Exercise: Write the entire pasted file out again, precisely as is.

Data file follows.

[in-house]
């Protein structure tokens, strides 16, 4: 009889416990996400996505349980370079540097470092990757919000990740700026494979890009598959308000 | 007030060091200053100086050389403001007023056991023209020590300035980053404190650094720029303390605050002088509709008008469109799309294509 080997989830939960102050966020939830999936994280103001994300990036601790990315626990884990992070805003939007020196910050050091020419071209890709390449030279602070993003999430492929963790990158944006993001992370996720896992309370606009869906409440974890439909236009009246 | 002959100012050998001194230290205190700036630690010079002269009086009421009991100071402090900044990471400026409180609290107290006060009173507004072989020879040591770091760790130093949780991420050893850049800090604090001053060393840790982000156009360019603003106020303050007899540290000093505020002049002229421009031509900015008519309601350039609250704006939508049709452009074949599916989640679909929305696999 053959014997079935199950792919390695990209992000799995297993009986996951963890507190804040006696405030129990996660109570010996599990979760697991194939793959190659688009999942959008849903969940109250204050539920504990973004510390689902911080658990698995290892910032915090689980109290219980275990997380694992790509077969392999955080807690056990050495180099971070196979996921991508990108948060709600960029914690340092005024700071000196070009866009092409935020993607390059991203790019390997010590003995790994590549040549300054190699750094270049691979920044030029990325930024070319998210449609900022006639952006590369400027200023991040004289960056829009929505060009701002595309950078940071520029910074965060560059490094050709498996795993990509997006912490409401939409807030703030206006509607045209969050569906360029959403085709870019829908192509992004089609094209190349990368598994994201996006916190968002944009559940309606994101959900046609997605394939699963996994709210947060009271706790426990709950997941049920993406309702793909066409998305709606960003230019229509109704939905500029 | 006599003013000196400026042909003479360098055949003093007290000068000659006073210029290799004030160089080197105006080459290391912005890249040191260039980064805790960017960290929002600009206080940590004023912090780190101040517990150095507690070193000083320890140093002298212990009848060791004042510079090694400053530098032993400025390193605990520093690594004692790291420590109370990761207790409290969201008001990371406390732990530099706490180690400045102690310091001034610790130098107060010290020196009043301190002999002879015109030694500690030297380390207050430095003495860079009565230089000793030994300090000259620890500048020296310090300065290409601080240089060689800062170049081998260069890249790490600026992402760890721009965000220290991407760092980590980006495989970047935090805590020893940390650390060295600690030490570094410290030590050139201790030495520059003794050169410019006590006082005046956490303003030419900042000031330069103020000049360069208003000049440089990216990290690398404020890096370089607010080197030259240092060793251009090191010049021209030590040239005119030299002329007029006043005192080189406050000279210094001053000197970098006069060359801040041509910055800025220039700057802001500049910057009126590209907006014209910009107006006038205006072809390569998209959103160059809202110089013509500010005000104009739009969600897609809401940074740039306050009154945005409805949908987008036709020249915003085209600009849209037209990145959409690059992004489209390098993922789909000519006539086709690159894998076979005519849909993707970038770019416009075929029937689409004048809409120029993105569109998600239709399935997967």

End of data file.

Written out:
[in-house]
């Protein structure tokens, strides 16, 4: 009889416990996400996505349980370079540097470092990757919000990740700026494979890009598959308000 | 007030060091200053100086050389403001007023056991023209020590300035980053404190650094720029303390605050002088509709008008469109799309294509 080997989830939960102050966020939830999936994280103001994300990036601790990315626990884990992070805003939007020196910050050091020419071209890709390449030279602070993003999430492929963790990158944006993001992370996720896992309370606009869906409440974890439909236009009246 | 002959100012050998001194230290205190700036630690010079002269009086009421009991100071402090900044990471400026409180609290107290006060009173507004072989020879040591770091760790130093949780991420050893850049800090604090001053060393840790982000156009360019603003106020303050007899540290000093505020002049002229421009031509900015008519309601350039609250704006939508049709452009074949599916989640679909929305696999 053959014997079935199950792919390695990209992000799995297993009986996951963890507190804040006696405030129990996660109570010996599990979760697991194939793959190659688009999942959008849903969940109250204050539920504990973004510390689902911080658990698995290892910032915090689980109290219980275990997380694992790509077969392999955080807690056990050495180099971070196979996921991508990108948060709600960029914690340092005024700071000196070009866009092409935020993607390059991203790019390997010590003995790994590549040549300054190699750094270049691979920044030029990325930024070319998210449609900022006639952006590369400027200023991040004289960056829009929505060009701002595309950078940071520029910074965060560059490094050709498996795993990509997006912490409401939409807030703030206006509607045209969050569906360029959403085709870019829908192509992004089609094209190349990368598994994201996006916190968002944009559940309606994101959900046609997605394939699963996994709210947060009271706790426990709950997941049920993406309702793909066409998305709606960003230019229509109704939905500029 | 006599003013000196400026042909003479360098055949003093007290000068000659006073210029290799004030160089080197105006080459290391912005890249040191260039980064805790960017960290929002600009206080940590004023912090780190101040517990150095507690070193000083320890140093002298212990009848060791004042510079090694400053530098032993400025390193605990520093690594004692790291420590109370990761207790409290969201008001990371406390732990530099706490180690400045102690310091001034610790130098107060010290020196009043301190002999002879015109030694500690030297380390207050430095003495860079009565230089000793030994300090000259620890500048020296310090300065290409601080240089060689800062170049081998260069890249790490600026992402760890721009965000220290991407760092980590980006495989970047935090805590020893940390650390060295600690030490570094410290030590050139201790030495520059003794050169410019006590006082005046956490303003030419900042000031330069103020000049360069208003000049440089990216990290690398404020890096370089607010080197030259240092060793251009090191010049021209030590040239005119030299002329007029006043005192080189406050000279210094001053000197970098006069060359801040041509910055800025220039700057802001500049910057009126590209907006014209910009107006006038205006072809390569998209959103160059809202110089013509500010005000104009739009969600897609809401940074740039306050009154945005409805949908987008036709020249915003085209600009849209037209990145959409690059992004489209390098993922789909000519006539086709690159894998076979005519849909993707970038770019416009075929029937689409004048809409120029993105569109998600239709399935997967």